medical bills coupleSivan Tumarkin was a guest on a radio talk show segment which featured the parents. He then decided to lend his time and expertise to help them fight the insurance company. Tumarkin said he feels that the insurance company does not have a leg to stand on if it comes down to court action. Only time will tell who will win in a court’s decision.

It appears that Tumarkin’s role in the legal aspect of things is still being determined. He was quoted in the globalnews.ca story as saying that he still doesn’t have all the information that he needs and that he is offering free legal advice. That does not mean, however, that he has volunteered to go to court or other proceedings for them.

If they are not able to get pro bono services in court, the couple will be faced with a tough decision. Standing up for themselves and their principles would mean extensive litigation and likely travel charges as well, which would almost certainly add to an already stressful financial situation. As Hucalak-Kimmel was quoted as saying in the Salon story, “We can go deeper into debt and try to fight Blue Cross.”

 

Solutions for the Family

If their claims are denied in the end, the generosity of others is something that could help pay the $950,000 in medical bills. The CBC reported that a woman in Manitoba started a gofundme page to help the family pay its medical bills and that the fund had $7,900 at the time the article was published.

That woman, Lynda Dobbin-Turner, said that her experiences with her son’s struggle with cerebral palsy persuaded her to act. Her son died at age 17.

While the online funding helps the family pay for the expensive medical bills, there is still the possibility of the insurance company changing its mind or being required to pay for the claim. In that case, the family has said, they would donate the raised money to the neo-natal intensive care unit in Saskatoon.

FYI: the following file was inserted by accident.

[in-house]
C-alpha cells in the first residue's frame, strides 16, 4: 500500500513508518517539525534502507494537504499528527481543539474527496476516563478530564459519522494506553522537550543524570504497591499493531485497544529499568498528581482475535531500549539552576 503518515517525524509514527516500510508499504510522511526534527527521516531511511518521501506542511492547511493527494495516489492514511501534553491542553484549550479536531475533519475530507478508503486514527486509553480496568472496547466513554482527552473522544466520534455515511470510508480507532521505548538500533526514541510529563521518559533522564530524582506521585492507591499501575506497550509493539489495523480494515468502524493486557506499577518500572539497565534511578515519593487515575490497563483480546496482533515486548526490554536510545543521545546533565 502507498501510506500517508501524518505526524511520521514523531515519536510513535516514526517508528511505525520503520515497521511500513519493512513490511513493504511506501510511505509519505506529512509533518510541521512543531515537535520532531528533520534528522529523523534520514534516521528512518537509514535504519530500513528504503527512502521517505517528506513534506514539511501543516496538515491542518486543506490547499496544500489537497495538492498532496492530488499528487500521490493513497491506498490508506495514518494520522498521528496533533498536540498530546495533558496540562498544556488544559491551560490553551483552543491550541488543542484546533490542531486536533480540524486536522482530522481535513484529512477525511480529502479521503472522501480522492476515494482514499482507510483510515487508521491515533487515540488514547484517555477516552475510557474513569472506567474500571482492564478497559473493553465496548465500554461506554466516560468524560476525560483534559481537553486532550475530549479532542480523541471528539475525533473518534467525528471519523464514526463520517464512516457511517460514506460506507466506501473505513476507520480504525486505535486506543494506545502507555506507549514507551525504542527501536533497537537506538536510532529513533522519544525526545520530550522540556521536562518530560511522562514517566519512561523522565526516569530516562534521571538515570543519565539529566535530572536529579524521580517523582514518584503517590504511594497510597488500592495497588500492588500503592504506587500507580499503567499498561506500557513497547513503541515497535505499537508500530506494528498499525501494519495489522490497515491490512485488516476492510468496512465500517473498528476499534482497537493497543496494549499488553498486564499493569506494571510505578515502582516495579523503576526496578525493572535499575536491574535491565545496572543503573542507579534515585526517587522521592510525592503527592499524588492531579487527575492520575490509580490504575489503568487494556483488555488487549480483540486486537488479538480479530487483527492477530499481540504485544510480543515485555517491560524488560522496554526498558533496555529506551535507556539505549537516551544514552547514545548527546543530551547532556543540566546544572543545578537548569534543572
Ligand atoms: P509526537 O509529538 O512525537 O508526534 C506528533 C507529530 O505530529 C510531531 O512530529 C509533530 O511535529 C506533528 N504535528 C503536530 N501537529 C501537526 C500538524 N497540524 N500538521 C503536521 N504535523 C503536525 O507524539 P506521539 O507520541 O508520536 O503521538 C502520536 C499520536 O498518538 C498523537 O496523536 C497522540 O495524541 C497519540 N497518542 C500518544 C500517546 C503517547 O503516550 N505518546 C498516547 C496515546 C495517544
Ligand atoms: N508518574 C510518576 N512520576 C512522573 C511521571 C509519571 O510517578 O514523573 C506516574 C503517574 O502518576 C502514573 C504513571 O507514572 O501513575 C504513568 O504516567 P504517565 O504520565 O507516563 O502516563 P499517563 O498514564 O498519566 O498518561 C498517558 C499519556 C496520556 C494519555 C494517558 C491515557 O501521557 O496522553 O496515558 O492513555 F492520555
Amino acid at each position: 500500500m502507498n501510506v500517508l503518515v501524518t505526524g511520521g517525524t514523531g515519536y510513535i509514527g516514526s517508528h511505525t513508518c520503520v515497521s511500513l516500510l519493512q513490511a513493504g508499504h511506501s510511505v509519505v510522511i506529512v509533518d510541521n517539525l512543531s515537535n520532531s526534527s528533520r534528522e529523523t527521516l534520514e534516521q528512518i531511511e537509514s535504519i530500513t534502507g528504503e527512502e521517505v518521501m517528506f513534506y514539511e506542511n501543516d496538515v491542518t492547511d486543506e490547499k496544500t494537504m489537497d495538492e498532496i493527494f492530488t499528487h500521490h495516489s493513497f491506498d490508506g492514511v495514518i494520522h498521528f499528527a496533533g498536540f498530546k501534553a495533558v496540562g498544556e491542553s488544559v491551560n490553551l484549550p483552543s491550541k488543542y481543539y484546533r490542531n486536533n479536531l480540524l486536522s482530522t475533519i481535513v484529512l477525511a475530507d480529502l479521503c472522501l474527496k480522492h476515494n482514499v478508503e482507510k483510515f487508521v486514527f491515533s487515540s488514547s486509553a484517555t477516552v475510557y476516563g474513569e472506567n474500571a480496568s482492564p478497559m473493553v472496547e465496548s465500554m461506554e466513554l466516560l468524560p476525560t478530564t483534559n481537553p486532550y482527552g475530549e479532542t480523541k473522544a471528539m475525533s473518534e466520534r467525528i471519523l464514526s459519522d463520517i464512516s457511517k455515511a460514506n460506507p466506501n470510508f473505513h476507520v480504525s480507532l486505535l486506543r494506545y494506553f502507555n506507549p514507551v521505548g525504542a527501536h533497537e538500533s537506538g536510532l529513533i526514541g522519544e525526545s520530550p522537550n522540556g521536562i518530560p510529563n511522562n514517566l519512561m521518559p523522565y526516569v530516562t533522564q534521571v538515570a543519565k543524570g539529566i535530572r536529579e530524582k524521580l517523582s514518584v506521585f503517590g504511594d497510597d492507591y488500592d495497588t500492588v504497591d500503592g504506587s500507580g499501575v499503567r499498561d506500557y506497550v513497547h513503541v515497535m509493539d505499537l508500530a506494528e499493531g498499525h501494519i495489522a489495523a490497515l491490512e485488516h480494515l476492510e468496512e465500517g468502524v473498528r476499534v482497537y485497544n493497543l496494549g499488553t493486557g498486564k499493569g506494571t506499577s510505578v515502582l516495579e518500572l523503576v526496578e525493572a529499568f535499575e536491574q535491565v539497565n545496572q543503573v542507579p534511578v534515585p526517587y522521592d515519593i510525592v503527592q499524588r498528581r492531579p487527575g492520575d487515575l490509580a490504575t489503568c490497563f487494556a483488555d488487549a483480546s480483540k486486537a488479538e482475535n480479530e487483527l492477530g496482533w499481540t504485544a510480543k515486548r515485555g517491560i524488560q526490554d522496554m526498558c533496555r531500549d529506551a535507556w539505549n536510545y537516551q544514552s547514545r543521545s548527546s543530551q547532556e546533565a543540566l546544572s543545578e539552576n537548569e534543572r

Obviously, that number does not come anywhere close to the total charges of care in Hawaii, which means bankruptcy is an option. The couple have been receiving calls from collection agencies since July and are simply ignoring those calls and have not paid anything toward the massive hospital bill.

 

There is Precedent

The CBC uncovered a similar case in 1997 when a couple from Calgary was traveling in the United States and the woman unexpectedly went into labor. They also had travel insurance, but their trip to a hospital in Nebraska was not funded by their insurance. A two month ordeal ended up costing about $1 million.

Where this story differs from that of Hucalak-Kimmel is that the government in Alberta was driven to act in part because of media attention and uproar from citizens. The government and members of the public pulled together and helped the Calgary couple pay their bills so they could be free from the burden of the debt.

The story from the CBC did not detail the reasons why the couple’s claims were denied.

Laurie Wolfe, the woman who gave birth in Nebraska, told the CBC she plans on contacting Hucalak-Kimmel and sharing her experience and some advice.

 

Obvious Need for Change

The Kimmel family has also taken an outspoken role in attempting to shine light on the insurance industry and ways to make it more accountable. According to a CBC story, they are calling for more looks into travel insurance and how it is overseen by the government. They said they answered all the questions they were asked and that the main issue is that the salesperson did not ask about preexisting conditions, which provided a false sense that the travel insurance would cover them.

Another call for change came from Vancouver lawyer Scott Stanley, who was quoted in a CBC story, stating that the Canadian insurance industry needs reform.